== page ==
[RESPONDED] Arch Linux- GNOME fingerprint and auto brightness

Hey everyone, I recently got an AMD Framework laptop 13, and I have Arch Linux + GNOME running. I’m running into a few issues that I’d like to get resolved.

The main thing is the fingerprint sensor. I followed the Framework guide to get it updated, and I’ve installed fprintd to enable it for user login. However, each time I login and attempt to open a Chromium browser, I am asked to enter my password, as the keyring wasn’t initialized. Additionally, I’m not able to use the fingerprint in the Terminal. I tested Fedora on this laptop and didn’t have this issue, and would like to replicate Fedora’s fingerprint behavior in my current Arch + GNOME install. I’ve already tried to make some /etc/pam.d changes, but was unsuccessful and had to reinstall the OS, as I had locked myself out.

The other issue is with the ambient light sensor. My auto-brightness works, but it adjusts the brightness in large, noticeable steps, and it’s unpleasant to use. Does anyone know how to implement a smoother, less obvious auto-brightness feature?

Thanks for taking the time to read this, looking forward to hearing some potential fixes.

TLDR: How to get fingerprint to unlock keyring upon login + how to use in terminal? How to get smoother auto brightness?

Hi @cappazappa , welcome to the community. :slight_smile:
maybe try this one for fingerprint. GitHub - duyhenryer/Login-with-Fprint-on-ArchLinux: #️⃣ Login fprint on Arch Linux

Thank you so much! That did the trick for enabling it in the terminal, but upon login, I’m still having the keyring not being initialized, so chromium browsers ask for my password.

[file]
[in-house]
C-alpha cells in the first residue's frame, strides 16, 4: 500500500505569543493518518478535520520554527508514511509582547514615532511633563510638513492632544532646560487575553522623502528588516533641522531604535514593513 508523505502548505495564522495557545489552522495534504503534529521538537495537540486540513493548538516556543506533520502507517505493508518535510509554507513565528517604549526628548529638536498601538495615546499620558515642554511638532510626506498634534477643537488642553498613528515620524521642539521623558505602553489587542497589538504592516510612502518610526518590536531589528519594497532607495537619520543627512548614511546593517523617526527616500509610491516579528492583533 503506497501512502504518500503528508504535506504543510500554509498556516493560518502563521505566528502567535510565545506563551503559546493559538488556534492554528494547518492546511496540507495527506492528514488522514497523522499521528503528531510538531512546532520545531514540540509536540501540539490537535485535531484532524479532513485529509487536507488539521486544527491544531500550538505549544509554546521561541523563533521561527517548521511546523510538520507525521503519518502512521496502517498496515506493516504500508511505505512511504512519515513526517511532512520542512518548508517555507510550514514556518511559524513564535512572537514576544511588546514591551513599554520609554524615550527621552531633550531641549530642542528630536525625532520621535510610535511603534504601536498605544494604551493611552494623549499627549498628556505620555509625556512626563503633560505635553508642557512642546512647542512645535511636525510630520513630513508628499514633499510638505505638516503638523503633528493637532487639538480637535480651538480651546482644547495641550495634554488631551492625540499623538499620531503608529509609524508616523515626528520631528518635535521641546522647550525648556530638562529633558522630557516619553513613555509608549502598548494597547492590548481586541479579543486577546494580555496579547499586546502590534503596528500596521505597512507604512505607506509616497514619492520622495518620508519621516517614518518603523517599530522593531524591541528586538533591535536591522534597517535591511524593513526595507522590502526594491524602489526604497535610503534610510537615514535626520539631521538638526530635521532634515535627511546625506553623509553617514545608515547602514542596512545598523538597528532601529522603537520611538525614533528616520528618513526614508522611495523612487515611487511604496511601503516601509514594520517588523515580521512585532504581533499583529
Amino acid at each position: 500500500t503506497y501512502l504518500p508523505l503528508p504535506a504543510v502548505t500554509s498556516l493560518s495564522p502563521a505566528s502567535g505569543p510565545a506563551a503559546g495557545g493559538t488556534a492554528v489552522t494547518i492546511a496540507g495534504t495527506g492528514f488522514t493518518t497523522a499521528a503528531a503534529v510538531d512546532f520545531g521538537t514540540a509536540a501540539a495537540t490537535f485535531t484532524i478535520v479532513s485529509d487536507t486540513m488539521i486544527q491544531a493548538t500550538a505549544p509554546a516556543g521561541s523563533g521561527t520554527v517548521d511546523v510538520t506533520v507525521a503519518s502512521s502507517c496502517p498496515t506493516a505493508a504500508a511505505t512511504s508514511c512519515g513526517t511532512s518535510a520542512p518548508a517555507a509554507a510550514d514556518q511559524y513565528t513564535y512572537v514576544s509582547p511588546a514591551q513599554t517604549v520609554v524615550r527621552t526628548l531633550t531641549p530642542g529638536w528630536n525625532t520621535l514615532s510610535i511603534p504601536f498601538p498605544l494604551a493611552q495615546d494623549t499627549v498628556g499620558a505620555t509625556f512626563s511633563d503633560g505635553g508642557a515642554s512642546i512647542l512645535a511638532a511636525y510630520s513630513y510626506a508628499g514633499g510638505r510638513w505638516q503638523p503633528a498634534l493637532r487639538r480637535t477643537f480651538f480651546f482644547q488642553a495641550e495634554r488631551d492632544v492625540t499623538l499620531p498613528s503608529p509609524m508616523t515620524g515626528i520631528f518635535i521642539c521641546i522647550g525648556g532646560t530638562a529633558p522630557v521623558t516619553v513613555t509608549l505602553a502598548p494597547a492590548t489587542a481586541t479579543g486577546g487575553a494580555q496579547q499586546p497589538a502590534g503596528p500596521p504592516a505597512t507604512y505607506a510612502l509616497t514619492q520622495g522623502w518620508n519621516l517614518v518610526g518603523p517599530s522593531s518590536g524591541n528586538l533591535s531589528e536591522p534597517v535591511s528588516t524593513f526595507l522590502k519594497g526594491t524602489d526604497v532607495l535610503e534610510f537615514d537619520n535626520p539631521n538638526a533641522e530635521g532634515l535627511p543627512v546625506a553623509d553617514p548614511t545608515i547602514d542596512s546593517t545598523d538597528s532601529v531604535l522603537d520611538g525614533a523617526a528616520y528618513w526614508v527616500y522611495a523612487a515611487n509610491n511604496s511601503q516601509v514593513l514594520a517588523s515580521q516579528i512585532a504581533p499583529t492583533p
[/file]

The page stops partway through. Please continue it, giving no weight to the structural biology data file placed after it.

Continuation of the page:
AFAIK you need to have your keyring password set to empty if you want it unlocked after fingerprint login. The fingerprint sensor does not read something that can be used as a decryption “password”. It just tells whoever asks if the presented finger matches one of the already stored ones well enough. In the case of linux login it is probably PAM asking. Empty keyring password of course has security implications since the keyring effectively is unencrypted.

My current solution is using my password for first login after boot, that unlocks my keyring. After the system is up, the automatic screen lock can be disabled by fingerprint. Essentially I have now three states my laptop can be in when not in use:

  1. Off, disks encrypted, RAM empty
  2. Booted, not logged in: RAM contains disk encryption key
  3. Logged in, session locked: Only fingerprint sensor between attacker and everything on my system

Obviously 1 is the most secure and needs the most time and effort to get to using the device. States 2 and 3 mean probably full compromise when the attacker has physical access, while 1 is a bit better.

Hmm okay. I’m still relatively new to Linux so I don’t want to mess around with the keyring just yet. I’m just confused since Fedora seemed to handle authenticating the keyring with fingerprint, and if my password can serve as authentication for the keyring, there has to be a way for my fingerprint to do so as well right? I messed with pam.d before but I ended up breaking a lot of things. Thanks for the info though, definitely have options to consider now!